This Was The Most Expensive Home Sold in Georgetown Last Year

2017 is closed, and it can now be said that the most expensive home sold in Georgetown last year is the lovely Italianate home at 3024 Q St.

The home, built around 1887, was sold in May for $6.75 million. It was listed in March for $7.25 million. That’s a fairly healthy return on a house that was last sold in 2001 for just above $2 million.

But it sure does seem worth the money. Just check out the back yard:

There’s also apparently off-street parking for seven cars, which seem excessive.

The indomitable Nancy Taylor Bubes was the selling agent. The lucky new owner is the Lucky Star Trust. Hopefully they’ll fill the house with the pitter patter of little LLCs and Revocable Trusts.

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The Morning Metropolitan

Photo by Victoria Pickering.

Good morning Georgetown, here’s the latest:

  • Get a King Cake Galette¬†inspired by the Epiphany at Laduree.
  • Hey people! We could do a better job salting our sidewalks! The bricks were pretty slippery yesterday.

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The Georgetown Metropolis

1500 block of 30th St.

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Know Your Trees: Ash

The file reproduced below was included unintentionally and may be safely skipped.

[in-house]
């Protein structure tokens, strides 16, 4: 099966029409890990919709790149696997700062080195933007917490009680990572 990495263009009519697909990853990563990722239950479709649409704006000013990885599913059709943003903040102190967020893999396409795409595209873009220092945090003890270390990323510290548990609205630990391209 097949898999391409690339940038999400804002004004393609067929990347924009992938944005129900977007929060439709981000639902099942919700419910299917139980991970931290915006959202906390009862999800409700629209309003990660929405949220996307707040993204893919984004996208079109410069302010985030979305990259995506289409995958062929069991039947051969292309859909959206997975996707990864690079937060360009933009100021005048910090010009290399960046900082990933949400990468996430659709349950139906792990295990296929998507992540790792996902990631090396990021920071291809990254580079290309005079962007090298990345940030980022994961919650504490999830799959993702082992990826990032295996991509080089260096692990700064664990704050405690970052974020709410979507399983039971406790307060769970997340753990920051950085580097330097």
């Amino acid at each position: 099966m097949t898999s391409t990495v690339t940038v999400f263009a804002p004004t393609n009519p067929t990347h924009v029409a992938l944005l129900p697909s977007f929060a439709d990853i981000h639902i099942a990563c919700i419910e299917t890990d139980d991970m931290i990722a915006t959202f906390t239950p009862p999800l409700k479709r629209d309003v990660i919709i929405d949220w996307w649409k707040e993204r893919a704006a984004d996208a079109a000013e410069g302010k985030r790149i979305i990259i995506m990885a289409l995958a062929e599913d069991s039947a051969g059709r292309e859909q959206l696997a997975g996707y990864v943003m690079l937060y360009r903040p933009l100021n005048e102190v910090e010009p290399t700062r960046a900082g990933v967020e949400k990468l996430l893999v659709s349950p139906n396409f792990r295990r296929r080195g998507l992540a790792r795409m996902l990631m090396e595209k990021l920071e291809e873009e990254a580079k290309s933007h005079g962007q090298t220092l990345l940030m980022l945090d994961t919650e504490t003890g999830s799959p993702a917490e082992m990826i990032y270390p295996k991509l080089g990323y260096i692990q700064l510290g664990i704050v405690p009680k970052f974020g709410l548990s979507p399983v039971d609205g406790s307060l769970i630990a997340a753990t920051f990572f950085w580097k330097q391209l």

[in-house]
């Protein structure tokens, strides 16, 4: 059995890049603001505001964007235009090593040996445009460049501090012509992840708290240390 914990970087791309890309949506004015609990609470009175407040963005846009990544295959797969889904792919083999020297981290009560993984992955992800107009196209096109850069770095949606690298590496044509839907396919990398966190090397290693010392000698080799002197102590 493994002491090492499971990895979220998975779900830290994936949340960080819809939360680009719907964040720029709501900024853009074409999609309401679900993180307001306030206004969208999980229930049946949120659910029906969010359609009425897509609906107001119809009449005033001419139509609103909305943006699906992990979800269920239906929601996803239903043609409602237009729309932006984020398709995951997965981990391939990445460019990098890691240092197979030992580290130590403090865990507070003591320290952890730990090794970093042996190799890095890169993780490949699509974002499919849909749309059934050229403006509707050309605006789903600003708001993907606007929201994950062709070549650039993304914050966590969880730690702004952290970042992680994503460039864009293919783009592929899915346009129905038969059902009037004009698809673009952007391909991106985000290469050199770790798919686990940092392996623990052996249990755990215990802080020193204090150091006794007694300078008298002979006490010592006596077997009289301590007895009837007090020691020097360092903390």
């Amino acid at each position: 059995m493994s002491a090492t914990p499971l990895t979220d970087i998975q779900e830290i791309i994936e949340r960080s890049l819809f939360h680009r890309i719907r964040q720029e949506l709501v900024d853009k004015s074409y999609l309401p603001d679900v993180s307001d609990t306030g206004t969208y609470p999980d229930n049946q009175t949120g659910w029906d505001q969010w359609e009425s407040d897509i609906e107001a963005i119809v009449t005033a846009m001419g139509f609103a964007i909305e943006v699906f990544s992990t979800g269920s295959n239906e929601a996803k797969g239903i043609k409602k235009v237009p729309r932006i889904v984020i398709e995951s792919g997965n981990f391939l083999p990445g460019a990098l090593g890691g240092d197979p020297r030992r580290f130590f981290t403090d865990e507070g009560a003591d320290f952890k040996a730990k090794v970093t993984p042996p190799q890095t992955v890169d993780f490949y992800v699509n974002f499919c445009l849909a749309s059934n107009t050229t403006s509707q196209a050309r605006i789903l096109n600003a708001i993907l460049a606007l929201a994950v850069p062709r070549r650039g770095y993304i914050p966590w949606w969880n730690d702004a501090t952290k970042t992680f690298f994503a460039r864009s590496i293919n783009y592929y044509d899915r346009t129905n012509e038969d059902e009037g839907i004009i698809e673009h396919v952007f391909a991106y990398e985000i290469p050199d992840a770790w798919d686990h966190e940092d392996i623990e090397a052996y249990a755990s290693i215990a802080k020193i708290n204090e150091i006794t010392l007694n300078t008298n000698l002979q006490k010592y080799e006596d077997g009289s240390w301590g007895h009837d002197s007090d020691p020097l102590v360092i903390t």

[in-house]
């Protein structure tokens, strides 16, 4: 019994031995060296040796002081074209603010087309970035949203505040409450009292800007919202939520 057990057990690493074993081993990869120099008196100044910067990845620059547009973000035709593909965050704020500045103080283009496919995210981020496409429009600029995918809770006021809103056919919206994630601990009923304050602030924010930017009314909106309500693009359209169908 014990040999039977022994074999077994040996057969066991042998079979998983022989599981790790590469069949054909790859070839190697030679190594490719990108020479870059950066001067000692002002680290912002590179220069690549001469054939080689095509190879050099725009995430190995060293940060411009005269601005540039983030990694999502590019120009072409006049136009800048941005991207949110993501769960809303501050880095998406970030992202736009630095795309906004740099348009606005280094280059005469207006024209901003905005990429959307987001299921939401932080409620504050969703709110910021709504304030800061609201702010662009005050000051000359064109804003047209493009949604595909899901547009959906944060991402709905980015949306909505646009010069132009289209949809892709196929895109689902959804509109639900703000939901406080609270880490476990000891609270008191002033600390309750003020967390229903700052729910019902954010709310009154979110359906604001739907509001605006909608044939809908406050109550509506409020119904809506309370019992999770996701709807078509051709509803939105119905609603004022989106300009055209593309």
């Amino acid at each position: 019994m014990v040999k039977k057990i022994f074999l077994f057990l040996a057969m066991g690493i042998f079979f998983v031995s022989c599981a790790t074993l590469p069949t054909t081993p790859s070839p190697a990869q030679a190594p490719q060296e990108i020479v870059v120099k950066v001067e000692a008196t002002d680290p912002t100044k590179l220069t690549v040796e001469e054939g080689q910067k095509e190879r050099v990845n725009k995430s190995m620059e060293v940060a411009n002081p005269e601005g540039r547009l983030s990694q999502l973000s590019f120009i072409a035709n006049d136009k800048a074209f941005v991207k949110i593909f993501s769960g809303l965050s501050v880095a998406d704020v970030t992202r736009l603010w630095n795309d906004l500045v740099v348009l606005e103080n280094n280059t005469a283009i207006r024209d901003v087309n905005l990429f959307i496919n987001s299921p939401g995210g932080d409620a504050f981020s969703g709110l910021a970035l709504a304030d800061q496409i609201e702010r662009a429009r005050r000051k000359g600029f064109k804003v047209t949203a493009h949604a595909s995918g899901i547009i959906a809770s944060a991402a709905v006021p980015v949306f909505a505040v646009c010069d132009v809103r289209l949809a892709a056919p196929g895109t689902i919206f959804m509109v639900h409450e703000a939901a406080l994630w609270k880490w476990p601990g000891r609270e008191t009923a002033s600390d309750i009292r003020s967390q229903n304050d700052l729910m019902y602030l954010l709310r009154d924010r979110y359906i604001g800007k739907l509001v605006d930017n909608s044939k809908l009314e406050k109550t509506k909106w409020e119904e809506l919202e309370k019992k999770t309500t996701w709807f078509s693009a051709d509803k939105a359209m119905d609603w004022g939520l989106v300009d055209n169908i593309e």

Today on Know Your Trees, GM is going to discuss a sad story: the ash tree. Perhaps not as once beloved as the might American elm, nonetheless ash trees were once a common site all up and down the east coast, save for some coastal southern areas. But in the 1980s, the emerald ash borer (a type of beetle) was introduced to America from Asia and it quickly started killing ash trees. In the decades since, the tree has been devastated in America.

To put it in perspective, compare it to the aforementioned American elm. Dutch elm disease took out 200 million trees. The emerald ash borer threatens 7.5 billion ash trees.

GM would give you guidance how to find ash trees, but there literally are none left in Georgetown. There is, however, one corpse of one located behind A Mano at the corner of Wisconsin and Reservoir. It is behind the store:

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The Morning Metropolitan

Photo by Victoria Pickering.

Good morning Georgetown, here’s the latest:

  • Douglas Development buys the building that currently hosts the Cusp store.
  • Georgetown Ministry Center is closed for renovations, but if you see someone who really needs to warm up during the day, Grace Episcopal is open to all for that purpose.
  • Correction from the article from last week: no settlement agreement has been reached for Reverie, and there is a lot of work ahead before one will be met.

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The Georgetown Metropolis

The Georgetown Waterfront Park

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Georgetown Time Machine: Above Key Bridge

Today on Georgetown Time Machine, GM floats you above the Key Bridge looking north. There are actually few changes between then and now, but GM will try to point some out.

The first question is when is this from? The DDOT page from where this came doesn’t say. But it comes from a series that appears to be from the early 1960s. The arrangement of the ramps off the Whitehurst would be consistent with that.

One significant difference from today is the Car Barn. It is a building that has changed dramatically over the years. When it was first built it looked like this: Continue reading

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